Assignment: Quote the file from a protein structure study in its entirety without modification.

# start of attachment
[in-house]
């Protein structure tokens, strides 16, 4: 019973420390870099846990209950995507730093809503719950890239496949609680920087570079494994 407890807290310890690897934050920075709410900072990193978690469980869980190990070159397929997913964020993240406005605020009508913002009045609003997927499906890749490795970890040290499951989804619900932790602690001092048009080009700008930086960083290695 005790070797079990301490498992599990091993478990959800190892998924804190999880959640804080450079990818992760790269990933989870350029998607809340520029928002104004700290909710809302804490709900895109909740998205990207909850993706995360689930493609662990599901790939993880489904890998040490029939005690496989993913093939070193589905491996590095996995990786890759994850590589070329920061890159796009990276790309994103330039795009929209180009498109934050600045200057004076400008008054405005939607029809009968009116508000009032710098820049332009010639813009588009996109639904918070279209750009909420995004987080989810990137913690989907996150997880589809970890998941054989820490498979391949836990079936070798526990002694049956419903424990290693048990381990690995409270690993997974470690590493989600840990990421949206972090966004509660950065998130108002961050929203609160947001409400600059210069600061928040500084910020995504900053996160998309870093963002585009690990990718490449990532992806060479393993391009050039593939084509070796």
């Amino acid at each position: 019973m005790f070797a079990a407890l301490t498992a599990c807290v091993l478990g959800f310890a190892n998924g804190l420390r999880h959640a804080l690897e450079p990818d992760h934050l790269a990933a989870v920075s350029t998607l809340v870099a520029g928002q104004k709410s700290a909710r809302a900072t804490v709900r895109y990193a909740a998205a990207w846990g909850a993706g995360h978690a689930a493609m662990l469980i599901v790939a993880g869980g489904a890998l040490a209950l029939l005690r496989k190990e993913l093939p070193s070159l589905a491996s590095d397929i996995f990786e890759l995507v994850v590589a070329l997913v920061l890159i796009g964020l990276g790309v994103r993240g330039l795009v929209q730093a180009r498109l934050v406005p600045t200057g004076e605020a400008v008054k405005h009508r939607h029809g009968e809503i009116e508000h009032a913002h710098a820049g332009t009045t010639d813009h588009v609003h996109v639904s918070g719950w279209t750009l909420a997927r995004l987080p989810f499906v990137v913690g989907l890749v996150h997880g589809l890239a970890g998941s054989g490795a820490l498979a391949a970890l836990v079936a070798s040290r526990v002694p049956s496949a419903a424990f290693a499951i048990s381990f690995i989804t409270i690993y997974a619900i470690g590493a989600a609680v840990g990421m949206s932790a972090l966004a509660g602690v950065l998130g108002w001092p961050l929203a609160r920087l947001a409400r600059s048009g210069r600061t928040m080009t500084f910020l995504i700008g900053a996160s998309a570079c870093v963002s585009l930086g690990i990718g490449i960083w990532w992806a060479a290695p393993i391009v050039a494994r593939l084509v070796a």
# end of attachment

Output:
[in-house]
């Protein structure tokens, strides 16, 4: 019973420390870099846990209950995507730093809503719950890239496949609680920087570079494994 407890807290310890690897934050920075709410900072990193978690469980869980190990070159397929997913964020993240406005605020009508913002009045609003997927499906890749490795970890040290499951989804619900932790602690001092048009080009700008930086960083290695 005790070797079990301490498992599990091993478990959800190892998924804190999880959640804080450079990818992760790269990933989870350029998607809340520029928002104004700290909710809302804490709900895109909740998205990207909850993706995360689930493609662990599901790939993880489904890998040490029939005690496989993913093939070193589905491996590095996995990786890759994850590589070329920061890159796009990276790309994103330039795009929209180009498109934050600045200057004076400008008054405005939607029809009968009116508000009032710098820049332009010639813009588009996109639904918070279209750009909420995004987080989810990137913690989907996150997880589809970890998941054989820490498979391949836990079936070798526990002694049956419903424990290693048990381990690995409270690993997974470690590493989600840990990421949206972090966004509660950065998130108002961050929203609160947001409400600059210069600061928040500084910020995504900053996160998309870093963002585009690990990718490449990532992806060479393993391009050039593939084509070796």
């Amino acid at each position: 019973m005790f070797a079990a407890l301490t498992a599990c807290v091993l478990g959800f310890a190892n998924g804190l420390r999880h959640a804080l690897e450079p990818d992760h934050l790269a990933a989870v920075s350029t998607l809340v870099a520029g928002q104004k709410s700290a909710r809302a900072t804490v709900r895109y990193a909740a998205a990207w846990g909850a993706g995360h978690a689930a493609m662990l469980i599901v790939a993880g869980g489904a890998l040490a209950l029939l005690r496989k190990e993913l093939p070193s070159l589905a491996s590095d397929i996995f990786e890759l995507v994850v590589a070329l997913v920061l890159i796009g964020l990276g790309v994103r993240g330039l795009v929209q730093a180009r498109l934050v406005p600045t200057g004076e605020a400008v008054k405005h009508r939607h029809g009968e809503i009116e508000h009032a913002h710098a820049g332009t009045t010639d813009h588009v609003h996109v639904s918070g719950w279209t750009l909420a997927r995004l987080p989810f499906v990137v913690g989907l890749v996150h997880g589809l890239a970890g998941s054989g490795a820490l498979a391949a970890l836990v079936a070798s040290r526990v002694p049956s496949a419903a424990f290693a499951i048990s381990f690995i989804t409270i690993y997974a619900i470690g590493a989600a609680v840990g990421m949206s932790a972090l966004a509660g602690v950065l998130g108002w001092p961050l929203a609160r920087l947001a409400r600059s048009g210069r600061t928040m080009t500084f910020l995504i700008g900053a996160s998309a570079c870093v963002s585009l930086g690990i990718g490449i960083w990532w992806a060479a290695p393993i391009v050039a494994r593939l084509v070796a």